Keeping stick and leaf insects is very easy and fun. Minibeast Wildlife has has everything you need!

Keeping Stick Insects

Stick and leaf insects (known as phasmids) are herbivorous insects and are masters of camouflage. Australia has over 100 species of these amazing animals, which have evolved into a great range of forms. Some are long and twig like, some knobbly and others look just like leaves. A number of these insects are now available as pets.

Phasmids require the following basic things in captivity :

  • A secure ventilated enclosure
  • A constant supply of fresh leaves – many species eat gum leaves but some require other specific plants.
  • Water – droplets on the leaves.
  • Moderate temperatures avoiding extreme highs and lows.

Daily care

Keeping stick and leaf insects is quite easy to do, but there are some basic things that are important to keep them happy and healthy. Most of the tasks involved in keeping stick insects are relatively simple and take very little time, but like with any pet, ensuring you do the basics well is the key to having a healthy live animal. 



Stick and leaf insects feed on live plants in the wild, and live on the branches and leaves they feed on. In captivity they require fresh foliage. The easiest way to do this is by providing it in the form of a small branch in the insect’s enclosure. Keep the stem in a small vase/jar of water – just as you would to keep flowers fresh.  It’s best to cover the top of your water container with something (eg foil) to prevent the stick insect drowning just in case it falls in.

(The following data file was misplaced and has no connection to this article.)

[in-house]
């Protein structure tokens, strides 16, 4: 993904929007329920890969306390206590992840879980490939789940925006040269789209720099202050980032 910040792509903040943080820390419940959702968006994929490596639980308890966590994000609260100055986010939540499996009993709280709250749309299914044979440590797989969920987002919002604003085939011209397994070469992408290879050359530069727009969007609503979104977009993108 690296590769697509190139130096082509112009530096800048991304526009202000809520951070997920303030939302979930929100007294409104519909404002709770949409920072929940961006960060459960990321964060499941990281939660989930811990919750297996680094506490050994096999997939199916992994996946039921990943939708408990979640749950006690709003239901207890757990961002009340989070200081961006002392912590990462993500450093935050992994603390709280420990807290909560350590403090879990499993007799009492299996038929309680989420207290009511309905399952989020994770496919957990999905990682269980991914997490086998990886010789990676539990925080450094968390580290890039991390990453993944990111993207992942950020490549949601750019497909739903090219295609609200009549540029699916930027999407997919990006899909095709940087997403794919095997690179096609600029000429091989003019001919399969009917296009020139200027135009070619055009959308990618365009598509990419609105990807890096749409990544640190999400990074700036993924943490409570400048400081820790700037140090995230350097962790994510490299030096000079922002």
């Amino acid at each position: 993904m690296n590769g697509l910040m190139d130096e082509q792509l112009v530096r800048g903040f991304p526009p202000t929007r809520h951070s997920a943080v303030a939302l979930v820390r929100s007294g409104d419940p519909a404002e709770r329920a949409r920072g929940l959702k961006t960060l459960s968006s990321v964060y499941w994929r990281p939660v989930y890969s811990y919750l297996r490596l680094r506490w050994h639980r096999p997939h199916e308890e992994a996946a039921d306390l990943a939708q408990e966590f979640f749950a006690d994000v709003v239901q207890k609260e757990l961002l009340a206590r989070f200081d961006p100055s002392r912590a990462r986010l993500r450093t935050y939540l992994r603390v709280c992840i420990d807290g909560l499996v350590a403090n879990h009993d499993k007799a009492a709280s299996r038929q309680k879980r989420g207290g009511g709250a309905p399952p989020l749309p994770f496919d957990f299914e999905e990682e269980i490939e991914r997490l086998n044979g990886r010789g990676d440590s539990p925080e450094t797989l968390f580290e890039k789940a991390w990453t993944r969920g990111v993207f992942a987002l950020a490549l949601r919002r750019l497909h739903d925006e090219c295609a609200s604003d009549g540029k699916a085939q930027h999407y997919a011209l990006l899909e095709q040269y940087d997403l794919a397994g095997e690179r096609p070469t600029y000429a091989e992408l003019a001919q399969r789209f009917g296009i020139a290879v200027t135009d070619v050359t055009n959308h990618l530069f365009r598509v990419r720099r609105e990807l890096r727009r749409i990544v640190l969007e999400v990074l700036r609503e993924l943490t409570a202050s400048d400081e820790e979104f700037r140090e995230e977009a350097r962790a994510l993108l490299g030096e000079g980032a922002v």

Ensure you have the appropriate leaves for the species of stick insect you are keeping. Many species will eat gum leaves, but some species are very fussy about what they eat and require specific types of plants. This is an important consideration when choosing the type of stick or leaf insect you want. Minibeast Wildlife has free Care Guides for all the species of stick insects we sell – make sure you read the guide to find out what type of leaves you need. This information is also on each of the species pages in the Minibeast Wildlife’s Bugshop

Ensuring the food plant is fresh is really important. The leaves must be changed if they begin to dry out or wilt. Many plants will last for several days at least with the stem in water, but it depends on the temperature, airflow and the humidity in the room they are being kept in. Air conditioning and gas heating will often dry the air and accelerate the rate at which plants will dry out. Check the food plant each day and replace it when required.

An important tip is to make sure your little branch of leaves is tall enough to touch the top of the enclosure’s ceiling. Stick and leaf insects naturally like to climb upwards to find fresh food. If the food plant doesn’t reach the ceiling of the enclosure, the insects may climb the walls and wander the ceiling looking for food and not find it. Most don’t have the instinct to come back down, so they can starve as a result. They aren’t silly – it’s just their natural instincts that have evolved to help them survive in the wild.